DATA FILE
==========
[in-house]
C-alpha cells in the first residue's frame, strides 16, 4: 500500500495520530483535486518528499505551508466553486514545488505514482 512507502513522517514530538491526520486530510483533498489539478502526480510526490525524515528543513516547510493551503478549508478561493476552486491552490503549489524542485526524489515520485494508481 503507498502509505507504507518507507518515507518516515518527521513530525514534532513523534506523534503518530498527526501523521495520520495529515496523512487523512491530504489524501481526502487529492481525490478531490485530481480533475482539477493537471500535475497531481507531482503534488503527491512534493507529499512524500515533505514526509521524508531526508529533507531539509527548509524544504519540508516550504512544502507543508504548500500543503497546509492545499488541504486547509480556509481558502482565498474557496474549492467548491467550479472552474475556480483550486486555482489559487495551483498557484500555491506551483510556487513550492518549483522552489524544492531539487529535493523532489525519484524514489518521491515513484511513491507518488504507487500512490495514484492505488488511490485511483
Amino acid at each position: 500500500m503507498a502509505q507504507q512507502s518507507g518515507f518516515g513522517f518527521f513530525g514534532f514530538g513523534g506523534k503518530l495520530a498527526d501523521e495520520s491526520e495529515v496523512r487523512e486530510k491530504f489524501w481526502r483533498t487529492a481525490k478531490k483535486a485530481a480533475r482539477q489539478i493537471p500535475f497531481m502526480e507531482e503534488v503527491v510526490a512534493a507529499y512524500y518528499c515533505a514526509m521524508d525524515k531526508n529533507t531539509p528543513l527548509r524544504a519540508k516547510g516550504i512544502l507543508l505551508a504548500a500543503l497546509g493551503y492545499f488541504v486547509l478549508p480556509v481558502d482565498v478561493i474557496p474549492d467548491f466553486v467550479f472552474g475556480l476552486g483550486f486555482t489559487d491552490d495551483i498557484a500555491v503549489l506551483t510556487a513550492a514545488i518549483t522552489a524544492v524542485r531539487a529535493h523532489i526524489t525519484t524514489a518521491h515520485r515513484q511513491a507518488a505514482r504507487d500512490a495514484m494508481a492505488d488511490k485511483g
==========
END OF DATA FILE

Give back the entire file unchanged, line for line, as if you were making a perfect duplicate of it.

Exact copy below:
[in-house]
C-alpha cells in the first residue's frame, strides 16, 4: 500500500495520530483535486518528499505551508466553486514545488505514482 512507502513522517514530538491526520486530510483533498489539478502526480510526490525524515528543513516547510493551503478549508478561493476552486491552490503549489524542485526524489515520485494508481 503507498502509505507504507518507507518515507518516515518527521513530525514534532513523534506523534503518530498527526501523521495520520495529515496523512487523512491530504489524501481526502487529492481525490478531490485530481480533475482539477493537471500535475497531481507531482503534488503527491512534493507529499512524500515533505514526509521524508531526508529533507531539509527548509524544504519540508516550504512544502507543508504548500500543503497546509492545499488541504486547509480556509481558502482565498474557496474549492467548491467550479472552474475556480483550486486555482489559487495551483498557484500555491506551483510556487513550492518549483522552489524544492531539487529535493523532489525519484524514489518521491515513484511513491507518488504507487500512490495514484492505488488511490485511483
Amino acid at each position: 500500500m503507498a502509505q507504507q512507502s518507507g518515507f518516515g513522517f518527521f513530525g514534532f514530538g513523534g506523534k503518530l495520530a498527526d501523521e495520520s491526520e495529515v496523512r487523512e486530510k491530504f489524501w481526502r483533498t487529492a481525490k478531490k483535486a485530481a480533475r482539477q489539478i493537471p500535475f497531481m502526480e507531482e503534488v503527491v510526490a512534493a507529499y512524500y518528499c515533505a514526509m521524508d525524515k531526508n529533507t531539509p528543513l527548509r524544504a519540508k516547510g516550504i512544502l507543508l505551508a504548500a500543503l497546509g493551503y492545499f488541504v486547509l478549508p480556509v481558502d482565498v478561493i474557496p474549492d467548491f466553486v467550479f472552474g475556480l476552486g483550486f486555482t489559487d491552490d495551483i498557484a500555491v503549489l506551483t510556487a513550492a514545488i518549483t522552489a524544492v524542485r531539487a529535493h523532489i526524489t525519484t524514489a518521491h515520485r515513484q511513491a507518488a505514482r504507487d500512490a495514484m494508481a492505488d488511490k485511483g